Rate of liver damage in HIV patients and potential risk factors
The rate of liver damage in HIV patients due to combinational ARVs (Anti-Retroviral Therapies) is lower in the Bali hospital district, Cameroon, compared to previous studies. However, gender, consumption of alcohol and smoking influences the risk for liver damage in HIV patients.
Sub-Saharan Africa represents more than half of the HIV cases worldwide. Combinational HIV drugs are the recommended treatment, however its effects cause liver damage in patients. Not many studies focus on liver damage by ARVs however, so more data on this is needed.
The scientists wanted to find out how many people in the area were HIV positive with liver damage. They also wanted to find out which lifestyle habits increase the risk of liver damage in these patients.
The researchers studied Bali district hospital patients who were HIV positive and older than 18 years. Blood samples were collected from all patients, and they checked if certain proteins that are linked to liver damage were present or not. They then used computer modelling to predict which lifestyle factors are linked to liver damage.
The researchers confirmed that the levels of proteins that indicate liver damage were higher in HIV positive patients. Their work also showed how certain HIV treatments were linked to higher levels of these proteins. Their computer modelling revealed that men who take ARVs are at a higher risk of liver damage, as well as people who consume alcohol and smoke.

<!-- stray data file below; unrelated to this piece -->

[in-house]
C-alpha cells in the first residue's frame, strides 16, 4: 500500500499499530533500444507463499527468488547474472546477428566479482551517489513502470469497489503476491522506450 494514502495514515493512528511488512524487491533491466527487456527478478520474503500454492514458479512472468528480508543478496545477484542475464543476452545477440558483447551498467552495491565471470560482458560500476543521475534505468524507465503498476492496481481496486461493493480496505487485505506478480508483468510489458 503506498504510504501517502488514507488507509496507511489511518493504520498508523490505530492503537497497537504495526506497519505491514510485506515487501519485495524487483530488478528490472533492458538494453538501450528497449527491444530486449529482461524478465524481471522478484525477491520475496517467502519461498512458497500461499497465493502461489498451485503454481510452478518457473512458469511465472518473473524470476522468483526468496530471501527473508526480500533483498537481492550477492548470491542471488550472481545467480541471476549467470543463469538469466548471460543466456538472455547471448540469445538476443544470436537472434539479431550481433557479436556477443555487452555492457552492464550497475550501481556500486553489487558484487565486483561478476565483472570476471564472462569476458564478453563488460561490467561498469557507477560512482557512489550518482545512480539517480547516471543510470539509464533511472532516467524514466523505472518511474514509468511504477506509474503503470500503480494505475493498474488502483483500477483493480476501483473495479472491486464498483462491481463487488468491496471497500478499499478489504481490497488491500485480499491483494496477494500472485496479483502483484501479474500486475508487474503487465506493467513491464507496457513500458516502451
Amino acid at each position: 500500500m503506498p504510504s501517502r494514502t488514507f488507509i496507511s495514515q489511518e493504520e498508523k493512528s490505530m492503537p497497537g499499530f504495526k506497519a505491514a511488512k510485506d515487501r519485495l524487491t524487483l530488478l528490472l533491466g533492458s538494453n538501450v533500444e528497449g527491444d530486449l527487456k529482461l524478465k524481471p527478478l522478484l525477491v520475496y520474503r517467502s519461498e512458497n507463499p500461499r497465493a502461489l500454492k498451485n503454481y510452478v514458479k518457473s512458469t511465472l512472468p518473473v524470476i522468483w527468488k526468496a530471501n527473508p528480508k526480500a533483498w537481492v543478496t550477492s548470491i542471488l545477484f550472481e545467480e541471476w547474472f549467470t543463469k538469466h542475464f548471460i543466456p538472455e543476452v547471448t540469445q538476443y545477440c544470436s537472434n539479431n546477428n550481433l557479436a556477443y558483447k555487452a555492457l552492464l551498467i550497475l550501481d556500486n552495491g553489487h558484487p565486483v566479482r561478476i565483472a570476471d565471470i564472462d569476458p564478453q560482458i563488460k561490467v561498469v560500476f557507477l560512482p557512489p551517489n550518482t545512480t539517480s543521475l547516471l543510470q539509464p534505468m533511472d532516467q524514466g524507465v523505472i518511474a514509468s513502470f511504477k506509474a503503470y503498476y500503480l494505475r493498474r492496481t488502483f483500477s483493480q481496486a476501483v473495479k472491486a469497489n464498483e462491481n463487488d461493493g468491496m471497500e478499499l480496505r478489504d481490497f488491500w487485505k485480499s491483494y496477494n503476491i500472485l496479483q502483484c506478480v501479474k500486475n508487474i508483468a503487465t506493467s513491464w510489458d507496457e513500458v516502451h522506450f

It was already known that HIV positive patients have a risk of liver damage because of the treatments that they take. However, this study looked at the rate at which HIV patients experience liver damage at the Bali District Hospital. The researchers also found that drinking alcohol and smoking puts HIV patients at a higher risk for liver damage.
The researchers caution that patient data may be a limitation in this study. They didn’t consider all factors, such as the use of other drugs besides HIV treatments.
Also, since the population used for this study was different from other studies in terms of age and sex, the conclusions don’t necessarily agree with other studies from Africa.
This study focused on one hospital in Cameroon and the findings should be confirmed in future research in other regions.
Africa has a high burden of HIV. This study by Cameroonian researchers sheds light on important data showing the incidence of liver damage in HIV patients, and the different factors increase their risk for liver damage. Having this information may help in the management of liver damage in HIV patients.
Introduction The incidence of hepatotoxicity is life-threatening and can result to an end-stage liver disease in long-term patients on combined antiretroviral therapy (cART). Our study sought to evaluate the incidence and predictors of cART-induced hepatotoxicity (CIH) among long term users on cART in a rural District hospital.
Methods This was a hospital-based cross-sectional study in the Bali District Hospital. Spectrophotometric method was use for the quantitative measurement of alanine-aminotransferase (ALT) and aspartate-aminotransferase (AST) levels. Patients with elevations of both ALT and AST were considered CIH. The Chi (χ2) square test, ANOVA and Kaplan Meier log-ranked/ survival analyses were used to analyse the data.
Results Of the 350 participants enrolled [156 (44.6%) males and 194 (55.4%) females], aged 43.87 ± 0.79 years (range 20 – 84 years) included in this analysis, 26 (4.4%) experienced moderate CIH. We observed 57 (16.3%), 62 (17.7%) and 238 (68%) elevated levels ALT + AST, ALT and AST respectively. Two independent predictive factors of CIH were, the male sex and alcoholism during the study period.
Conclusion The prevalence of CIH in HIV-infected patients in Bali was lower than that observed in previous studies. The duration of therapy had no influence on the frequency of CIH. Alcoholism and smoking showed significant differences in the development of CIH.
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